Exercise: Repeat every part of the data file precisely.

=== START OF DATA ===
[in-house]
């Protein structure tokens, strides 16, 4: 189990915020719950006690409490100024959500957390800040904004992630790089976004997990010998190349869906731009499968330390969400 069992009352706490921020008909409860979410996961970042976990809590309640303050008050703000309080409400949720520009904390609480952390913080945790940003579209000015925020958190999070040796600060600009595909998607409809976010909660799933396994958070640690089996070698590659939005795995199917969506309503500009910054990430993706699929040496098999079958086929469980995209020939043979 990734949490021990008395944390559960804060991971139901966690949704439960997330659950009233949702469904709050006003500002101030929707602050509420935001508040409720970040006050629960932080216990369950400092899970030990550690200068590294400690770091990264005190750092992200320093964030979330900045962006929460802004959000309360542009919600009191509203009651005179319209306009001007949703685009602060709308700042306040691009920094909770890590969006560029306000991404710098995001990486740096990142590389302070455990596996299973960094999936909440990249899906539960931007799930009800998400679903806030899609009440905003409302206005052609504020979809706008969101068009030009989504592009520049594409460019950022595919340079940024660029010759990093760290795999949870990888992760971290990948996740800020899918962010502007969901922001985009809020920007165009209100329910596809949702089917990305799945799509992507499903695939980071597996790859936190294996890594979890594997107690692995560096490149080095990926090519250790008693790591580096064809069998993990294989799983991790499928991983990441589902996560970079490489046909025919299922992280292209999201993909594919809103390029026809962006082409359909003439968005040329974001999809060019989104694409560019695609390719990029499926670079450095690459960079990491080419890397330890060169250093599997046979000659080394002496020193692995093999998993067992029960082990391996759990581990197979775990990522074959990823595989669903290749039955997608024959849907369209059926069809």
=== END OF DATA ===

[in-house]
């Protein structure tokens, strides 16, 4: 189990915020719950006690409490100024959500957390800040904004992630790089976004997990010998190349869906731009499968330390969400 069992009352706490921020008909409860979410996961970042976990809590309640303050008050703000309080409400949720520009904390609480952390913080945790940003579209000015925020958190999070040796600060600009595909998607409809976010909660799933396994958070640690089996070698590659939005795995199917969506309503500009910054990430993706699929040496098999079958086929469980995209020939043979 990734949490021990008395944390559960804060991971139901966690949704439960997330659950009233949702469904709050006003500002101030929707602050509420935001508040409720970040006050629960932080216990369950400092899970030990550690200068590294400690770091990264005190750092992200320093964030979330900045962006929460802004959000309360542009919600009191509203009651005179319209306009001007949703685009602060709308700042306040691009920094909770890590969006560029306000991404710098995001990486740096990142590389302070455990596996299973960094999936909440990249899906539960931007799930009800998400679903806030899609009440905003409302206005052609504020979809706008969101068009030009989504592009520049594409460019950022595919340079940024660029010759990093760290795999949870990888992760971290990948996740800020899918962010502007969901922001985009809020920007165009209100329910596809949702089917990305799945799509992507499903695939980071597996790859936190294996890594979890594997107690692995560096490149080095990926090519250790008693790591580096064809069998993990294989799983991790499928991983990441589902996560970079490489046909025919299922992280292209999201993909594919809103390029026809962006082409359909003439968005040329974001999809060019989104694409560019695609390719990029499926670079450095690459960079990491080419890397330890060169250093599997046979000659080394002496020193692995093999998993067992029960082990391996759990581990197979775990990522074959990823595989669903290749039955997608024959849907369209059926069809």